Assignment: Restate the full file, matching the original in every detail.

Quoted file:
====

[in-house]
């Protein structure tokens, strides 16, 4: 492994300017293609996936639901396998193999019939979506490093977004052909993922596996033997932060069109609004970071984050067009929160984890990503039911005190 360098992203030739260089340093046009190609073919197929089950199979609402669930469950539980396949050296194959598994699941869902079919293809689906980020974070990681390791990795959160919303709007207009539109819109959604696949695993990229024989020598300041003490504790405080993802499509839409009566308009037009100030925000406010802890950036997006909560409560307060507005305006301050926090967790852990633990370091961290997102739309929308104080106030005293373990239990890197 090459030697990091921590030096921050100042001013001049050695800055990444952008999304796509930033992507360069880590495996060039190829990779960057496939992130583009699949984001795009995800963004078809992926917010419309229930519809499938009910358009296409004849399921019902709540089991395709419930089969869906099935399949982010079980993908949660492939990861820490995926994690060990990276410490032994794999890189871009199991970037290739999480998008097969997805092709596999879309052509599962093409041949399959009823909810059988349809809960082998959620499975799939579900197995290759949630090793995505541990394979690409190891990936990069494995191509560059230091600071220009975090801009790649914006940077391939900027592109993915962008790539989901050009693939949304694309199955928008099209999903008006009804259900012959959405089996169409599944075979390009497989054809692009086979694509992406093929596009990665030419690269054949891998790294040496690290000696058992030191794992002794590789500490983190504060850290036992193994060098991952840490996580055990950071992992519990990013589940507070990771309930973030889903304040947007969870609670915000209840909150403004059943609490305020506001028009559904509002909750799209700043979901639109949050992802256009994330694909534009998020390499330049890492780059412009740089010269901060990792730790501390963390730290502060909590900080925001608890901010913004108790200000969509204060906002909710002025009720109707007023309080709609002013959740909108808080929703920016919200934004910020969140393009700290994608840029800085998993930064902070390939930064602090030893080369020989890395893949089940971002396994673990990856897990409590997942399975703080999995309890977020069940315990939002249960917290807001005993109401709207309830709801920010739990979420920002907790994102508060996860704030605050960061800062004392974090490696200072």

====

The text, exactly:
[in-house]
């Protein structure tokens, strides 16, 4: 492994300017293609996936639901396998193999019939979506490093977004052909993922596996033997932060069109609004970071984050067009929160984890990503039911005190 360098992203030739260089340093046009190609073919197929089950199979609402669930469950539980396949050296194959598994699941869902079919293809689906980020974070990681390791990795959160919303709007207009539109819109959604696949695993990229024989020598300041003490504790405080993802499509839409009566308009037009100030925000406010802890950036997006909560409560307060507005305006301050926090967790852990633990370091961290997102739309929308104080106030005293373990239990890197 090459030697990091921590030096921050100042001013001049050695800055990444952008999304796509930033992507360069880590495996060039190829990779960057496939992130583009699949984001795009995800963004078809992926917010419309229930519809499938009910358009296409004849399921019902709540089991395709419930089969869906099935399949982010079980993908949660492939990861820490995926994690060990990276410490032994794999890189871009199991970037290739999480998008097969997805092709596999879309052509599962093409041949399959009823909810059988349809809960082998959620499975799939579900197995290759949630090793995505541990394979690409190891990936990069494995191509560059230091600071220009975090801009790649914006940077391939900027592109993915962008790539989901050009693939949304694309199955928008099209999903008006009804259900012959959405089996169409599944075979390009497989054809692009086979694509992406093929596009990665030419690269054949891998790294040496690290000696058992030191794992002794590789500490983190504060850290036992193994060098991952840490996580055990950071992992519990990013589940507070990771309930973030889903304040947007969870609670915000209840909150403004059943609490305020506001028009559904509002909750799209700043979901639109949050992802256009994330694909534009998020390499330049890492780059412009740089010269901060990792730790501390963390730290502060909590900080925001608890901010913004108790200000969509204060906002909710002025009720109707007023309080709609002013959740909108808080929703920016919200934004910020969140393009700290994608840029800085998993930064902070390939930064602090030893080369020989890395893949089940971002396994673990990856897990409590997942399975703080999995309890977020069940315990939002249960917290807001005993109401709207309830709801920010739990979420920002907790994102508060996860704030605050960061800062004392974090490696200072």